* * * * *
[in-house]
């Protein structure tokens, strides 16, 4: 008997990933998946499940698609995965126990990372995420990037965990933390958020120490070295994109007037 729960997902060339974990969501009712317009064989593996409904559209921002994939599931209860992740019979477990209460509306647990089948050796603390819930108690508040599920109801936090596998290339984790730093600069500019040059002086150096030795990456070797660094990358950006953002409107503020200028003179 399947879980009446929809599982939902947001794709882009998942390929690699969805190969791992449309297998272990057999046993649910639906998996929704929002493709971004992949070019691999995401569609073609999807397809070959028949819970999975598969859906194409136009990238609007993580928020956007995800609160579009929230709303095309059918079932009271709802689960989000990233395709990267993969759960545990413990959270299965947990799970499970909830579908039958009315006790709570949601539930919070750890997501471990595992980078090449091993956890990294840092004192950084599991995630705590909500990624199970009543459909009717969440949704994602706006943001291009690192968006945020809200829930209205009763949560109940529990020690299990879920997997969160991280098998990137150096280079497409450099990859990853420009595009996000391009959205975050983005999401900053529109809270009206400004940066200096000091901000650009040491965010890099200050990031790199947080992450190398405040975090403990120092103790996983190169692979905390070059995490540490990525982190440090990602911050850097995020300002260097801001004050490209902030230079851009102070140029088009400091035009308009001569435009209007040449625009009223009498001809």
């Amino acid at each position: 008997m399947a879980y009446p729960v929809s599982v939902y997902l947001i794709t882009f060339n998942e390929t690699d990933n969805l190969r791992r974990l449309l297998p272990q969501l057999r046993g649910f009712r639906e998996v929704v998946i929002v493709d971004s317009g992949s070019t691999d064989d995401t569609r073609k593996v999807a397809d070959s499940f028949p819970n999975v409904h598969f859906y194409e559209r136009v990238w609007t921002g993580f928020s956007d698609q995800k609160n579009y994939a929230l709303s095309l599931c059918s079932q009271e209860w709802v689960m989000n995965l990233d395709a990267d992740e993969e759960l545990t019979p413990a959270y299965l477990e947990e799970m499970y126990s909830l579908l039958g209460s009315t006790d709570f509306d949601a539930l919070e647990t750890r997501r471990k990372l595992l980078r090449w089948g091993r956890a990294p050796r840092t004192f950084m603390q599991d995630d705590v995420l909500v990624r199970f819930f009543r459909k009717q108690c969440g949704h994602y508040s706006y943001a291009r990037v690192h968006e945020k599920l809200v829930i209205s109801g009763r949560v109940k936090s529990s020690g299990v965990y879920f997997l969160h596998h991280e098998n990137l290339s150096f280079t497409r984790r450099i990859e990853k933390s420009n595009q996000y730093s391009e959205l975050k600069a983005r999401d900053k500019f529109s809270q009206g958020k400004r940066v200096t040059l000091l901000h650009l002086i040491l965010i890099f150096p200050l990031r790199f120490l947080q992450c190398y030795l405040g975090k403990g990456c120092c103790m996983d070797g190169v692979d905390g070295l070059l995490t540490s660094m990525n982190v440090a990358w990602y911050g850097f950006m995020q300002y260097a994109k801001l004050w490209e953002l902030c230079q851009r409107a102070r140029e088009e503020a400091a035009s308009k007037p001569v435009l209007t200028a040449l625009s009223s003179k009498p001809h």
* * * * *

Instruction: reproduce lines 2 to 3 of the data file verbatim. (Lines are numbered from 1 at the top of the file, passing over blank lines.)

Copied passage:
């Protein structure tokens, strides 16, 4: 008997990933998946499940698609995965126990990372995420990037965990933390958020120490070295994109007037 729960997902060339974990969501009712317009064989593996409904559209921002994939599931209860992740019979477990209460509306647990089948050796603390819930108690508040599920109801936090596998290339984790730093600069500019040059002086150096030795990456070797660094990358950006953002409107503020200028003179 399947879980009446929809599982939902947001794709882009998942390929690699969805190969791992449309297998272990057999046993649910639906998996929704929002493709971004992949070019691999995401569609073609999807397809070959028949819970999975598969859906194409136009990238609007993580928020956007995800609160579009929230709303095309059918079932009271709802689960989000990233395709990267993969759960545990413990959270299965947990799970499970909830579908039958009315006790709570949601539930919070750890997501471990595992980078090449091993956890990294840092004192950084599991995630705590909500990624199970009543459909009717969440949704994602706006943001291009690192968006945020809200829930209205009763949560109940529990020690299990879920997997969160991280098998990137150096280079497409450099990859990853420009595009996000391009959205975050983005999401900053529109809270009206400004940066200096000091901000650009040491965010890099200050990031790199947080992450190398405040975090403990120092103790996983190169692979905390070059995490540490990525982190440090990602911050850097995020300002260097801001004050490209902030230079851009102070140029088009400091035009308009001569435009209007040449625009009223009498001809």
């Amino acid at each position: 008997m399947a879980y009446p729960v929809s599982v939902y997902l947001i794709t882009f060339n998942e390929t690699d990933n969805l190969r791992r974990l449309l297998p272990q969501l057999r046993g649910f009712r639906e998996v929704v998946i929002v493709d971004s317009g992949s070019t691999d064989d995401t569609r073609k593996v999807a397809d070959s499940f028949p819970n999975v409904h598969f859906y194409e559209r136009v990238w609007t921002g993580f928020s956007d698609q995800k609160n579009y994939a929230l709303s095309l599931c059918s079932q009271e209860w709802v689960m989000n995965l990233d395709a990267d992740e993969e759960l545990t019979p413990a959270y299965l477990e947990e799970m499970y126990s909830l579908l039958g209460s009315t006790d709570f509306d949601a539930l919070e647990t750890r997501r471990k990372l595992l980078r090449w089948g091993r956890a990294p050796r840092t004192f950084m603390q599991d995630d705590v995420l909500v990624r199970f819930f009543r459909k009717q108690c969440g949704h994602y508040s706006y943001a291009r990037v690192h968006e945020k599920l809200v829930i209205s109801g009763r949560v109940k936090s529990s020690g299990v965990y879920f997997l969160h596998h991280e098998n990137l290339s150096f280079t497409r984790r450099i990859e990853k933390s420009n595009q996000y730093s391009e959205l975050k600069a983005r999401d900053k500019f529109s809270q009206g958020k400004r940066v200096t040059l000091l901000h650009l002086i040491l965010i890099f150096p200050l990031r790199f120490l947080q992450c190398y030795l405040g975090k403990g990456c120092c103790m996983d070797g190169v692979d905390g070295l070059l995490t540490s660094m990525n982190v440090a990358w990602y911050g850097f950006m995020q300002y260097a994109k801001l004050w490209e953002l902030c230079q851009r409107a102070r140029e088009e503020a400091a035009s308009k007037p001569v435009l209007t200028a040449l625009s009223s003179k009498p001809h």